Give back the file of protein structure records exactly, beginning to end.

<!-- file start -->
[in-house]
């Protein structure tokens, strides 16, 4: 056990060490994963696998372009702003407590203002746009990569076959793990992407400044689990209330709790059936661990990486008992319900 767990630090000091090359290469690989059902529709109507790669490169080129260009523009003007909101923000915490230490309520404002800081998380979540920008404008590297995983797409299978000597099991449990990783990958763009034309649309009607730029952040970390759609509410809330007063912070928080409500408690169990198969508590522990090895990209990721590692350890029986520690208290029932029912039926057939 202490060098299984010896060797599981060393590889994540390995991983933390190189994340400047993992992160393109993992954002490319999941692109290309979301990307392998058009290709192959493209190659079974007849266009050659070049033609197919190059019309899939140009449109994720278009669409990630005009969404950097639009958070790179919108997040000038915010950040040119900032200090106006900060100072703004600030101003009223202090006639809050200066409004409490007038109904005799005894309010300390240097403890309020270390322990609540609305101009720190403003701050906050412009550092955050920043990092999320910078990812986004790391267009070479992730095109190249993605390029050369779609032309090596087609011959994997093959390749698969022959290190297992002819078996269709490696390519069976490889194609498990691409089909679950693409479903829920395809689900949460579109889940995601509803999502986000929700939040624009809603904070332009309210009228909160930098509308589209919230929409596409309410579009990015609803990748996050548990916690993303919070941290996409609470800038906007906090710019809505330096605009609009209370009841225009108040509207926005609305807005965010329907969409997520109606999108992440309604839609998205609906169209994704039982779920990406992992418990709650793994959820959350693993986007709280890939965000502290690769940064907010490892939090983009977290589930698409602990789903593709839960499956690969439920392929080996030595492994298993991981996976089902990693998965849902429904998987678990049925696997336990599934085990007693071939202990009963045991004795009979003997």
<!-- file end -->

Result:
[in-house]
């Protein structure tokens, strides 16, 4: 056990060490994963696998372009702003407590203002746009990569076959793990992407400044689990209330709790059936661990990486008992319900 767990630090000091090359290469690989059902529709109507790669490169080129260009523009003007909101923000915490230490309520404002800081998380979540920008404008590297995983797409299978000597099991449990990783990958763009034309649309009607730029952040970390759609509410809330007063912070928080409500408690169990198969508590522990090895990209990721590692350890029986520690208290029932029912039926057939 202490060098299984010896060797599981060393590889994540390995991983933390190189994340400047993992992160393109993992954002490319999941692109290309979301990307392998058009290709192959493209190659079974007849266009050659070049033609197919190059019309899939140009449109994720278009669409990630005009969404950097639009958070790179919108997040000038915010950040040119900032200090106006900060100072703004600030101003009223202090006639809050200066409004409490007038109904005799005894309010300390240097403890309020270390322990609540609305101009720190403003701050906050412009550092955050920043990092999320910078990812986004790391267009070479992730095109190249993605390029050369779609032309090596087609011959994997093959390749698969022959290190297992002819078996269709490696390519069976490889194609498990691409089909679950693409479903829920395809689900949460579109889940995601509803999502986000929700939040624009809603904070332009309210009228909160930098509308589209919230929409596409309410579009990015609803990748996050548990916690993303919070941290996409609470800038906007906090710019809505330096605009609009209370009841225009108040509207926005609305807005965010329907969409997520109606999108992440309604839609998205609906169209994704039982779920990406992992418990709650793994959820959350693993986007709280890939965000502290690769940064907010490892939090983009977290589930698409602990789903593709839960499956690969439920392929080996030595492994298993991981996976089902990693998965849902429904998987678990049925696997336990599934085990007693071939202990009963045991004795009979003997």